The sun was sinking fast towards the Mediterranean sea on the west, when the traveller, perhaps on the second day of his journey, had gone about twelve miles north of Jebus, and cast about for a resting-place through the night. Finding no hospitable roof to offer him a shelter, he took the stones of the place for his pillow, while the ground was his bed, and laid him down to rest. This was the time which he afterwards calls "the day of my distress." But "man's extremity is God's opportunity;" and we find that the angels of the Lord encamped round about him, and ascended and descended upon the ladder which reached form his resting-place to heaven.

Here God talked with him, and renewed the promises which he had before made to Abraham and Isaac, that the land of Canaan should be theirs and their children's for ever. Early the next morning Jacob awoke, and said, "Surely God is in this place, and I knew it not." And he arose, and took the stone, his pillow, and set it up, and poured oil upon it, and called the place Bethel, or "the house of God." And there he vowed to the Lord, and worshipped the God of his fathers.

He then continued his journey, and probably crossed the Jordan soon after; and many days of weary and toilsome travel ensued before he arrived in the vicinity of Haran. This place is situated in the country of Mesopotamia, which lies between the rivers Euphrates and Tigris, and is supposed by many to have contained the garden of Eden, and the first home of some of Noah's descendants after the flood.

It was towards the close of the day when Jacob drew near to his journey's end; and seeing men standing by a well watering their sheep, he approached to make some inquiries in regard to the friends he was seeking. They told him they were from Haran, and were acquainted with the family of Laban, who was the brother of Rebecca, Jacob's mother; and as they were speaking, Rachel, Laban's beautiful daughter, was seen approaching with her father's sheep, coming to the well for water. Jacob seems to have refrained himself while he rolled away the stone from the well and watered Rachel's sheep; but then his pent-up feelings could no longer be controlled: he kissed her, and lifted up his voice and wept, exclaiming, "I am Rebecca's son."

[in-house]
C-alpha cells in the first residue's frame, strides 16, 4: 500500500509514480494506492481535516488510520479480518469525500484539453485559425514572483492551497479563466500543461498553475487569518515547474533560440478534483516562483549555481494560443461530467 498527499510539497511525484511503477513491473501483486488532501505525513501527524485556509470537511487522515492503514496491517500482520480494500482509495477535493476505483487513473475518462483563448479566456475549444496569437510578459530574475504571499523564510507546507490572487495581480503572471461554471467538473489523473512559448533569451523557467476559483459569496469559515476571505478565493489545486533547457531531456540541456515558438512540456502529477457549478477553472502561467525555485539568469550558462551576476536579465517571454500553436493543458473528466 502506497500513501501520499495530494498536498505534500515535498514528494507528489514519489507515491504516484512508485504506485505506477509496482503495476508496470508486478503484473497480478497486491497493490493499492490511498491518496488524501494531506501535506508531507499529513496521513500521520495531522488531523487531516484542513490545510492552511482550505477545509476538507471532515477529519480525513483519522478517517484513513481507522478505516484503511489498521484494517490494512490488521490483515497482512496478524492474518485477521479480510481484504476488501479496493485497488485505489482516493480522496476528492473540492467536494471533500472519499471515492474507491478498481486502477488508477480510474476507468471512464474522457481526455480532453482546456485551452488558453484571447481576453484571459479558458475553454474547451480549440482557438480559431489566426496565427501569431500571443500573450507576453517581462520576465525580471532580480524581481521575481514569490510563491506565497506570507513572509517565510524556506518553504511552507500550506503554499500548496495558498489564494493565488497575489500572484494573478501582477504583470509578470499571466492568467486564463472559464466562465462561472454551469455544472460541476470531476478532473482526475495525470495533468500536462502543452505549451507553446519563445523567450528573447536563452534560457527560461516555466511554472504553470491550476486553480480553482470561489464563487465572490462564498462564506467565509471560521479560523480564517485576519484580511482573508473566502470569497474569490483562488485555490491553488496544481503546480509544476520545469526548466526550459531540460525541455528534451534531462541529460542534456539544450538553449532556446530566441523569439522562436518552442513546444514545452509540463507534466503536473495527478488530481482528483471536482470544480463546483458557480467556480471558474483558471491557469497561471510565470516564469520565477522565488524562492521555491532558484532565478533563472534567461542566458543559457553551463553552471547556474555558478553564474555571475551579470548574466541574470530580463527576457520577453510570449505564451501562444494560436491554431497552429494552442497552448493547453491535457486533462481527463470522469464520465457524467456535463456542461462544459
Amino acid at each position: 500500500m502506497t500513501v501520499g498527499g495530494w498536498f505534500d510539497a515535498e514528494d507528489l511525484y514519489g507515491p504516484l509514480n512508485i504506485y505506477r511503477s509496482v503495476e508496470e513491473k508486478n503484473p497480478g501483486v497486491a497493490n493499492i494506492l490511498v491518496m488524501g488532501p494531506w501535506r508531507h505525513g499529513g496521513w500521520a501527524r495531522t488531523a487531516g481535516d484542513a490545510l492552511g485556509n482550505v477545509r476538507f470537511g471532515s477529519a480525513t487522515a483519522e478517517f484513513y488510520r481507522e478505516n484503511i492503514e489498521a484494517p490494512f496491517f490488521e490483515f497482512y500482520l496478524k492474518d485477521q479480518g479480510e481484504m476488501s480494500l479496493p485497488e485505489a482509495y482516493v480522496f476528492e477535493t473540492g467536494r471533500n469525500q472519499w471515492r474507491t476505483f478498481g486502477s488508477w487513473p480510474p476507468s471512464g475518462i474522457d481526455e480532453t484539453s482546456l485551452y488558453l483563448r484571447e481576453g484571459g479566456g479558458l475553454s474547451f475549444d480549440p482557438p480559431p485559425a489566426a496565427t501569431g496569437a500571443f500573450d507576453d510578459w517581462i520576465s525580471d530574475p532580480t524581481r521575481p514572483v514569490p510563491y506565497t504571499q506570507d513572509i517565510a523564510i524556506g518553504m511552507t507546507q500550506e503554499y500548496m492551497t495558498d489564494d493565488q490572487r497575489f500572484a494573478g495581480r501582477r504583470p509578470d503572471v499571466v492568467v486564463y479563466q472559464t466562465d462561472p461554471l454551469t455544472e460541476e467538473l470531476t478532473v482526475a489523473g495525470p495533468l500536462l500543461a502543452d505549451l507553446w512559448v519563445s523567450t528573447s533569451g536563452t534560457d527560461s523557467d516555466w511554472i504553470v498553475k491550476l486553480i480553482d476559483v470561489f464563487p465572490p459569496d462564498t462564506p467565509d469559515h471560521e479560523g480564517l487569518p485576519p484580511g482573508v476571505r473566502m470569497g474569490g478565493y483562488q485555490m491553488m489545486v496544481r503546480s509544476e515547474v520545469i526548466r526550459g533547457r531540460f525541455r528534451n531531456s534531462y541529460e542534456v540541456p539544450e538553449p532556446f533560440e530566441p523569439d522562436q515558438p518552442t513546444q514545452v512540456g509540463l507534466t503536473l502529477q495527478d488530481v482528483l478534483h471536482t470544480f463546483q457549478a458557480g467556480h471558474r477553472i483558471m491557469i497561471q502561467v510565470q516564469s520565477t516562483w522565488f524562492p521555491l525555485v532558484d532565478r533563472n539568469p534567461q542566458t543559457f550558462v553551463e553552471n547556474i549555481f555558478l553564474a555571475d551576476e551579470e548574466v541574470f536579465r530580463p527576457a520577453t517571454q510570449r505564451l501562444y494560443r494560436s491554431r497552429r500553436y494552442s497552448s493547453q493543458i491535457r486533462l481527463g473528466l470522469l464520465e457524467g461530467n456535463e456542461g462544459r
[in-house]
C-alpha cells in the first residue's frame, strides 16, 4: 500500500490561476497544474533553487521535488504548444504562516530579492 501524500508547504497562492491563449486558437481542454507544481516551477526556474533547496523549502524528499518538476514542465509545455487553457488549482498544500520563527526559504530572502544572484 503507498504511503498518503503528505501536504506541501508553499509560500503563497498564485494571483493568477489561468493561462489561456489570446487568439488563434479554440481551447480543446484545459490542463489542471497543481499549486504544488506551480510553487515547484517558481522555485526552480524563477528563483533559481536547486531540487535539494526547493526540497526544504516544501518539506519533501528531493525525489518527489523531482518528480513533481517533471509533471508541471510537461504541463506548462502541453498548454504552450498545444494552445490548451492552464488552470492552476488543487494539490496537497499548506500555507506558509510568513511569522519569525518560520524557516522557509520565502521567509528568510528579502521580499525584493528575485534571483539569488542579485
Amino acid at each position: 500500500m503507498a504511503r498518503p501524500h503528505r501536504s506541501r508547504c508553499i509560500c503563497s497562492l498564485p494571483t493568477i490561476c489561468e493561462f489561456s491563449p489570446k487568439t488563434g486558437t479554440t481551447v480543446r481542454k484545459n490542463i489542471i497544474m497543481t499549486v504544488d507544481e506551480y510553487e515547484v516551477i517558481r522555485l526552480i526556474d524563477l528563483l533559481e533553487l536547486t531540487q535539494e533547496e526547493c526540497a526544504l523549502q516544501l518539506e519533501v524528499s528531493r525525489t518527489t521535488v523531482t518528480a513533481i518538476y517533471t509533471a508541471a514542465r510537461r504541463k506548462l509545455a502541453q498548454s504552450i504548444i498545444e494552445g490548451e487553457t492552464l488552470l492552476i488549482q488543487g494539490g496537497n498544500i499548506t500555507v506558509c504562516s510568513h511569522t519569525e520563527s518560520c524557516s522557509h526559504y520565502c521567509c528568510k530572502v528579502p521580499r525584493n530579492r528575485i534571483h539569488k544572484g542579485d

In joyful surprise Rachel left Jacob to care for her sheep, while she hurried back to tell her father of his arrival; and from that time, probably, Jacob dated the love which he ever after felt for Rachel. Laban received him gladly into his family and service, and a month passed away before any thing was said of wages. Jacob was but too happy of being under the same roof with Rachel to think of wages; and when Laban finally proposed to remunerate him for his labor, he replied in the fulness of his hear, "I will serve seven years for Rachel." Laban accepted the offer; and those seven years, which might have appeared long to Jacob, "seemed to him but a few days, for the love he had to her."

Jacob patiently toiled on fourteen long years for Laban, and received in return his two daughters Leah and Rachel.

Six years more he labored for wages; in which time the Lord greatly blessed him, and increased his substance. Thus twenty years passed by with no intimation from the Lord that he ought sooner to return to the land so long before promised to him and his descendants. But at the expiration of that period, when Jacob was one hundred years old, the angel of the Lord appeared to him in a dream, and said, "I am the God of Bethel, where thou anointedst the pillar, and where thou vowedst a vow unto me; now arise, and return unto the land of thy kindred, and I will be with thee."